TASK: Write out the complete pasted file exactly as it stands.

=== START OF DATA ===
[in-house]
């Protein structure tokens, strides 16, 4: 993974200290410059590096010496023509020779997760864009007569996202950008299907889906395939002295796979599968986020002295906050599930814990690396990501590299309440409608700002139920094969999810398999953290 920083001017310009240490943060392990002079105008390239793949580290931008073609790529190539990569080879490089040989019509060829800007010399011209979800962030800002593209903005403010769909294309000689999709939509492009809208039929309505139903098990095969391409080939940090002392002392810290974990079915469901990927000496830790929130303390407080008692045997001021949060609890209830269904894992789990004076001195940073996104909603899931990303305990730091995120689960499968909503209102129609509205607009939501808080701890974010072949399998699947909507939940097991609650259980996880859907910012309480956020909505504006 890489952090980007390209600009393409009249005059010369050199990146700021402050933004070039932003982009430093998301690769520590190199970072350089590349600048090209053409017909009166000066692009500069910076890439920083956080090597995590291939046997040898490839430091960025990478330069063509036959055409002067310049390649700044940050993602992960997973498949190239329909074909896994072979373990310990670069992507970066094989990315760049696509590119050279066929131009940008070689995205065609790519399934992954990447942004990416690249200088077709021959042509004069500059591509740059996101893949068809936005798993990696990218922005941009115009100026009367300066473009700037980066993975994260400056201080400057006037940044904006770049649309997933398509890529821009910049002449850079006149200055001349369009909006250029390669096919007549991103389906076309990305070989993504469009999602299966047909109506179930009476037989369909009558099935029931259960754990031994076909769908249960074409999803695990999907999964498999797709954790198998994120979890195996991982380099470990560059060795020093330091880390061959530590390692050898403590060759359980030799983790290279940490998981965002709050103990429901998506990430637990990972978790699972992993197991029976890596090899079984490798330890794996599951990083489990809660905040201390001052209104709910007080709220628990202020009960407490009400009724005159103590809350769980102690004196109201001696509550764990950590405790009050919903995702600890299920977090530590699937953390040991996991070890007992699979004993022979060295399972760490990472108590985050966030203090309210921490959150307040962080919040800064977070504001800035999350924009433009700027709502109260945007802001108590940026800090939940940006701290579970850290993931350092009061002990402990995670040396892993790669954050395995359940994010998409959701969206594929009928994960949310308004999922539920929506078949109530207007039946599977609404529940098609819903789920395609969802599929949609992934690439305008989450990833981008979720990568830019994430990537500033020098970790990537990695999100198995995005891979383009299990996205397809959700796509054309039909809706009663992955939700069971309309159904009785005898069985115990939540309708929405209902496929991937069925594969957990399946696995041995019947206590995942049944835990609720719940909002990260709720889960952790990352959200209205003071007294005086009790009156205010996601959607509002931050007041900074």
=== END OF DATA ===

[in-house]
């Protein structure tokens, strides 16, 4: 993974200290410059590096010496023509020779997760864009007569996202950008299907889906395939002295796979599968986020002295906050599930814990690396990501590299309440409608700002139920094969999810398999953290 920083001017310009240490943060392990002079105008390239793949580290931008073609790529190539990569080879490089040989019509060829800007010399011209979800962030800002593209903005403010769909294309000689999709939509492009809208039929309505139903098990095969391409080939940090002392002392810290974990079915469901990927000496830790929130303390407080008692045997001021949060609890209830269904894992789990004076001195940073996104909603899931990303305990730091995120689960499968909503209102129609509205607009939501808080701890974010072949399998699947909507939940097991609650259980996880859907910012309480956020909505504006 890489952090980007390209600009393409009249005059010369050199990146700021402050933004070039932003982009430093998301690769520590190199970072350089590349600048090209053409017909009166000066692009500069910076890439920083956080090597995590291939046997040898490839430091960025990478330069063509036959055409002067310049390649700044940050993602992960997973498949190239329909074909896994072979373990310990670069992507970066094989990315760049696509590119050279066929131009940008070689995205065609790519399934992954990447942004990416690249200088077709021959042509004069500059591509740059996101893949068809936005798993990696990218922005941009115009100026009367300066473009700037980066993975994260400056201080400057006037940044904006770049649309997933398509890529821009910049002449850079006149200055001349369009909006250029390669096919007549991103389906076309990305070989993504469009999602299966047909109506179930009476037989369909009558099935029931259960754990031994076909769908249960074409999803695990999907999964498999797709954790198998994120979890195996991982380099470990560059060795020093330091880390061959530590390692050898403590060759359980030799983790290279940490998981965002709050103990429901998506990430637990990972978790699972992993197991029976890596090899079984490798330890794996599951990083489990809660905040201390001052209104709910007080709220628990202020009960407490009400009724005159103590809350769980102690004196109201001696509550764990950590405790009050919903995702600890299920977090530590699937953390040991996991070890007992699979004993022979060295399972760490990472108590985050966030203090309210921490959150307040962080919040800064977070504001800035999350924009433009700027709502109260945007802001108590940026800090939940940006701290579970850290993931350092009061002990402990995670040396892993790669954050395995359940994010998409959701969206594929009928994960949310308004999922539920929506078949109530207007039946599977609404529940098609819903789920395609969802599929949609992934690439305008989450990833981008979720990568830019994430990537500033020098970790990537990695999100198995995005891979383009299990996205397809959700796509054309039909809706009663992955939700069971309309159904009785005898069985115990939540309708929405209902496929991937069925594969957990399946696995041995019947206590995942049944835990609720719940909002990260709720889960952790990352959200209205003071007294005086009790009156205010996601959607509002931050007041900074």